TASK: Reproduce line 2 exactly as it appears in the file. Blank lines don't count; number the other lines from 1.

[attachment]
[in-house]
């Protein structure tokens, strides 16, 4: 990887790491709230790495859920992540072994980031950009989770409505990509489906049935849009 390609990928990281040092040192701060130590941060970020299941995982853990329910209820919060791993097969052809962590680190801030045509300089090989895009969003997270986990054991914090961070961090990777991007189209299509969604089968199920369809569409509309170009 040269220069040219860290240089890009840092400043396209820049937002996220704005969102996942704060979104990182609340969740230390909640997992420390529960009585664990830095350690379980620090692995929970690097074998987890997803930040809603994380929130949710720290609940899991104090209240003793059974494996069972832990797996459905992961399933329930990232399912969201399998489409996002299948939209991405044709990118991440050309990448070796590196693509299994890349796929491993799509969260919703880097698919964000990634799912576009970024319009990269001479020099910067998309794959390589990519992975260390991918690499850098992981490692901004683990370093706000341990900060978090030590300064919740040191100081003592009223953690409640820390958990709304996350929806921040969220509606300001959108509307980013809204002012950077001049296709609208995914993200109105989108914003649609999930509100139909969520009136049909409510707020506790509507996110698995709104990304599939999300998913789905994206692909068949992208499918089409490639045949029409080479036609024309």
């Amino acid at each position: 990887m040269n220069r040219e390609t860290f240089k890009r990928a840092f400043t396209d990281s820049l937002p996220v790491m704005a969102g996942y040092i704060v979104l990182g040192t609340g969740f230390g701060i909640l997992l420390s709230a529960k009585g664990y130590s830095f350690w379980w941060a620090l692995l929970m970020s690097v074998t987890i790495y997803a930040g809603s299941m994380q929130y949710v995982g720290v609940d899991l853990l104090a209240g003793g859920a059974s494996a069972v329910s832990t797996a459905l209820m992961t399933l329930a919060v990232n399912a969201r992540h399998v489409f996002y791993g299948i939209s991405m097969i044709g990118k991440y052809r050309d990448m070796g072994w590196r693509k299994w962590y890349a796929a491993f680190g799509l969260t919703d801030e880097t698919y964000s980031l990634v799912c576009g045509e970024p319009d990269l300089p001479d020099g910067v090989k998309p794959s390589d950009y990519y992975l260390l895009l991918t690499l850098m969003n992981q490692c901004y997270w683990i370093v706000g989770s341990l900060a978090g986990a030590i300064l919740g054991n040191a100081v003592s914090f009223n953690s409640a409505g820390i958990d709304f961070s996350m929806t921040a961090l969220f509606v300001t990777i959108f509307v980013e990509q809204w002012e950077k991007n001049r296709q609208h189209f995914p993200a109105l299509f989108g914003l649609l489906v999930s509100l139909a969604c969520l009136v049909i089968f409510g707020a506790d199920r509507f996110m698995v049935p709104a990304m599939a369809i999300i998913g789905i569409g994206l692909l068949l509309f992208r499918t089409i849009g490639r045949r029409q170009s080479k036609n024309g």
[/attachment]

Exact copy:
């Protein structure tokens, strides 16, 4: 990887790491709230790495859920992540072994980031950009989770409505990509489906049935849009 390609990928990281040092040192701060130590941060970020299941995982853990329910209820919060791993097969052809962590680190801030045509300089090989895009969003997270986990054991914090961070961090990777991007189209299509969604089968199920369809569409509309170009 040269220069040219860290240089890009840092400043396209820049937002996220704005969102996942704060979104990182609340969740230390909640997992420390529960009585664990830095350690379980620090692995929970690097074998987890997803930040809603994380929130949710720290609940899991104090209240003793059974494996069972832990797996459905992961399933329930990232399912969201399998489409996002299948939209991405044709990118991440050309990448070796590196693509299994890349796929491993799509969260919703880097698919964000990634799912576009970024319009990269001479020099910067998309794959390589990519992975260390991918690499850098992981490692901004683990370093706000341990900060978090030590300064919740040191100081003592009223953690409640820390958990709304996350929806921040969220509606300001959108509307980013809204002012950077001049296709609208995914993200109105989108914003649609999930509100139909969520009136049909409510707020506790509507996110698995709104990304599939999300998913789905994206692909068949992208499918089409490639045949029409080479036609024309």